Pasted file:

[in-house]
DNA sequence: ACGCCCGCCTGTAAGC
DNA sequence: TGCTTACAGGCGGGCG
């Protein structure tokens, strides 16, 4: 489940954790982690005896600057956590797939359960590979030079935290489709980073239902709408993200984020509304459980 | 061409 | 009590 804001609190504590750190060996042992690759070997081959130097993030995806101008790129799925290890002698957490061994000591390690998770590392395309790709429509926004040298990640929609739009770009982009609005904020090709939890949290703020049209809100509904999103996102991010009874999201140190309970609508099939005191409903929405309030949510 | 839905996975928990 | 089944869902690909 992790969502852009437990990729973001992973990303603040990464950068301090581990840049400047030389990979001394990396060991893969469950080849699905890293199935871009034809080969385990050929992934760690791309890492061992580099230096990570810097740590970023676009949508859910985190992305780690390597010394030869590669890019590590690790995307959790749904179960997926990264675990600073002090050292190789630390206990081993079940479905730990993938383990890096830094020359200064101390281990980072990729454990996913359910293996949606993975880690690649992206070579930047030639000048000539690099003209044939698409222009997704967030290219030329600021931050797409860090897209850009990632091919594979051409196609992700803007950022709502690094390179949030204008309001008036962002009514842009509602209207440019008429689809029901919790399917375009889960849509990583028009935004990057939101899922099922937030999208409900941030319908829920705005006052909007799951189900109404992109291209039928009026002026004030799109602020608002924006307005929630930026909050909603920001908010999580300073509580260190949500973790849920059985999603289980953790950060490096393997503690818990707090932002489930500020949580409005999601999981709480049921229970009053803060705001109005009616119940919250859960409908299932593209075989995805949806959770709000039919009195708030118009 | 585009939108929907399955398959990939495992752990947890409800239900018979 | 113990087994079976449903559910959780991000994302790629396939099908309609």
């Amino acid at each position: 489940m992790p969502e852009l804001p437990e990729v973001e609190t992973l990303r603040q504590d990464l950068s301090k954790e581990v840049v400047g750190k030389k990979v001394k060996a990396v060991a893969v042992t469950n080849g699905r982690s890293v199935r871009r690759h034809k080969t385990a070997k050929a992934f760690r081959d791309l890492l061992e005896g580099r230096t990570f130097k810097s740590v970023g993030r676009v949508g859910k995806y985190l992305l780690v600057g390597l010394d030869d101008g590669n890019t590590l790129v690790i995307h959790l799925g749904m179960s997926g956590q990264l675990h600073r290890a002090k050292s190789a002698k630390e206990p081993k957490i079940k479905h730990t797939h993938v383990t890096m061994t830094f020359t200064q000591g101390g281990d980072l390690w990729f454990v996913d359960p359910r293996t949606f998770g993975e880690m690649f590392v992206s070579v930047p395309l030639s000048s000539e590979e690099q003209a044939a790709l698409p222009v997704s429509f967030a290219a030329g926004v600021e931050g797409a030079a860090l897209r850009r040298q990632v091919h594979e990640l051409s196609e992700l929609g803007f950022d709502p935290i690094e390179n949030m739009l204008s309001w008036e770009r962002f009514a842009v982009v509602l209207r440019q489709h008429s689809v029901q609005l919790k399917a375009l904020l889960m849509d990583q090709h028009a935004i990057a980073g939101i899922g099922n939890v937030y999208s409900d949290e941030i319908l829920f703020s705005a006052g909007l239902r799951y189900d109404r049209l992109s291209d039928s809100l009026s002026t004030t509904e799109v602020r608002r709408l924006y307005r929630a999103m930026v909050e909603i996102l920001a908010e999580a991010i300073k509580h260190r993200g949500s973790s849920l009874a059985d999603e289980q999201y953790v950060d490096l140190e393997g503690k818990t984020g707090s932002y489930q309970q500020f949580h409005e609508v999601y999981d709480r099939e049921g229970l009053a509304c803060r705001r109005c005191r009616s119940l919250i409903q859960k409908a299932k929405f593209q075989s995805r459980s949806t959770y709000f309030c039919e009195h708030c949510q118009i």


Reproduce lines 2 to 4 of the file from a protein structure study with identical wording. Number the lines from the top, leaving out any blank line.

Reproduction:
DNA sequence: ACGCCCGCCTGTAAGC
DNA sequence: TGCTTACAGGCGGGCG
């Protein structure tokens, strides 16, 4: 489940954790982690005896600057956590797939359960590979030079935290489709980073239902709408993200984020509304459980 | 061409 | 009590 804001609190504590750190060996042992690759070997081959130097993030995806101008790129799925290890002698957490061994000591390690998770590392395309790709429509926004040298990640929609739009770009982009609005904020090709939890949290703020049209809100509904999103996102991010009874999201140190309970609508099939005191409903929405309030949510 | 839905996975928990 | 089944869902690909 992790969502852009437990990729973001992973990303603040990464950068301090581990840049400047030389990979001394990396060991893969469950080849699905890293199935871009034809080969385990050929992934760690791309890492061992580099230096990570810097740590970023676009949508859910985190992305780690390597010394030869590669890019590590690790995307959790749904179960997926990264675990600073002090050292190789630390206990081993079940479905730990993938383990890096830094020359200064101390281990980072990729454990996913359910293996949606993975880690690649992206070579930047030639000048000539690099003209044939698409222009997704967030290219030329600021931050797409860090897209850009990632091919594979051409196609992700803007950022709502690094390179949030204008309001008036962002009514842009509602209207440019008429689809029901919790399917375009889960849509990583028009935004990057939101899922099922937030999208409900941030319908829920705005006052909007799951189900109404992109291209039928009026002026004030799109602020608002924006307005929630930026909050909603920001908010999580300073509580260190949500973790849920059985999603289980953790950060490096393997503690818990707090932002489930500020949580409005999601999981709480049921229970009053803060705001109005009616119940919250859960409908299932593209075989995805949806959770709000039919009195708030118009 | 585009939108929907399955398959990939495992752990947890409800239900018979 | 113990087994079976449903559910959780991000994302790629396939099908309609």